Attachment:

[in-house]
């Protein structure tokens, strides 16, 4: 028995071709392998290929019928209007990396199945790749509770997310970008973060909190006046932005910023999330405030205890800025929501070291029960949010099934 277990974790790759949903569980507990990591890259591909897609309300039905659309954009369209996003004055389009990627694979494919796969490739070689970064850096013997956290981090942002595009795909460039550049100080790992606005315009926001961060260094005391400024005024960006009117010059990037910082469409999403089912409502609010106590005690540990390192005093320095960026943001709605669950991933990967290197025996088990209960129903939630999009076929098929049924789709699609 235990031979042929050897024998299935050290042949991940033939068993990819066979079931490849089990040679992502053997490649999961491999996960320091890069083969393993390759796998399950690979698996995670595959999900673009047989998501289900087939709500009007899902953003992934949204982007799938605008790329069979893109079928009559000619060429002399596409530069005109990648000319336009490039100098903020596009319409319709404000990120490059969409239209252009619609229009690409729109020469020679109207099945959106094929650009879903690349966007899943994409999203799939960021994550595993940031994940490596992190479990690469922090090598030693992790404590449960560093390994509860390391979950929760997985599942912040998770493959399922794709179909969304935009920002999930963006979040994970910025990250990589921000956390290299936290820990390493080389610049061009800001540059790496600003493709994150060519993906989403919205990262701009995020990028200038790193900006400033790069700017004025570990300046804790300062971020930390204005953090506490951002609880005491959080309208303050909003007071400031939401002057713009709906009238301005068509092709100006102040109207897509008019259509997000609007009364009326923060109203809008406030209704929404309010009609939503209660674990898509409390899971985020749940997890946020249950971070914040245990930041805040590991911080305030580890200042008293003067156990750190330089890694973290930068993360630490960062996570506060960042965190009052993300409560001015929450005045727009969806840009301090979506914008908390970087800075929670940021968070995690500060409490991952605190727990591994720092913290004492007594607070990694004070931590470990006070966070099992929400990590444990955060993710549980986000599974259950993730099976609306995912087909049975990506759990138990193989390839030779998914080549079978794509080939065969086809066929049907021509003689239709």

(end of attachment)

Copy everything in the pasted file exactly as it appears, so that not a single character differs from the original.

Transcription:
[in-house]
């Protein structure tokens, strides 16, 4: 028995071709392998290929019928209007990396199945790749509770997310970008973060909190006046932005910023999330405030205890800025929501070291029960949010099934 277990974790790759949903569980507990990591890259591909897609309300039905659309954009369209996003004055389009990627694979494919796969490739070689970064850096013997956290981090942002595009795909460039550049100080790992606005315009926001961060260094005391400024005024960006009117010059990037910082469409999403089912409502609010106590005690540990390192005093320095960026943001709605669950991933990967290197025996088990209960129903939630999009076929098929049924789709699609 235990031979042929050897024998299935050290042949991940033939068993990819066979079931490849089990040679992502053997490649999961491999996960320091890069083969393993390759796998399950690979698996995670595959999900673009047989998501289900087939709500009007899902953003992934949204982007799938605008790329069979893109079928009559000619060429002399596409530069005109990648000319336009490039100098903020596009319409319709404000990120490059969409239209252009619609229009690409729109020469020679109207099945959106094929650009879903690349966007899943994409999203799939960021994550595993940031994940490596992190479990690469922090090598030693992790404590449960560093390994509860390391979950929760997985599942912040998770493959399922794709179909969304935009920002999930963006979040994970910025990250990589921000956390290299936290820990390493080389610049061009800001540059790496600003493709994150060519993906989403919205990262701009995020990028200038790193900006400033790069700017004025570990300046804790300062971020930390204005953090506490951002609880005491959080309208303050909003007071400031939401002057713009709906009238301005068509092709100006102040109207897509008019259509997000609007009364009326923060109203809008406030209704929404309010009609939503209660674990898509409390899971985020749940997890946020249950971070914040245990930041805040590991911080305030580890200042008293003067156990750190330089890694973290930068993360630490960062996570506060960042965190009052993300409560001015929450005045727009969806840009301090979506914008908390970087800075929670940021968070995690500060409490991952605190727990591994720092913290004492007594607070990694004070931590470990006070966070099992929400990590444990955060993710549980986000599974259950993730099976609306995912087909049975990506759990138990193989390839030779998914080549079978794509080939065969086809066929049907021509003689239709």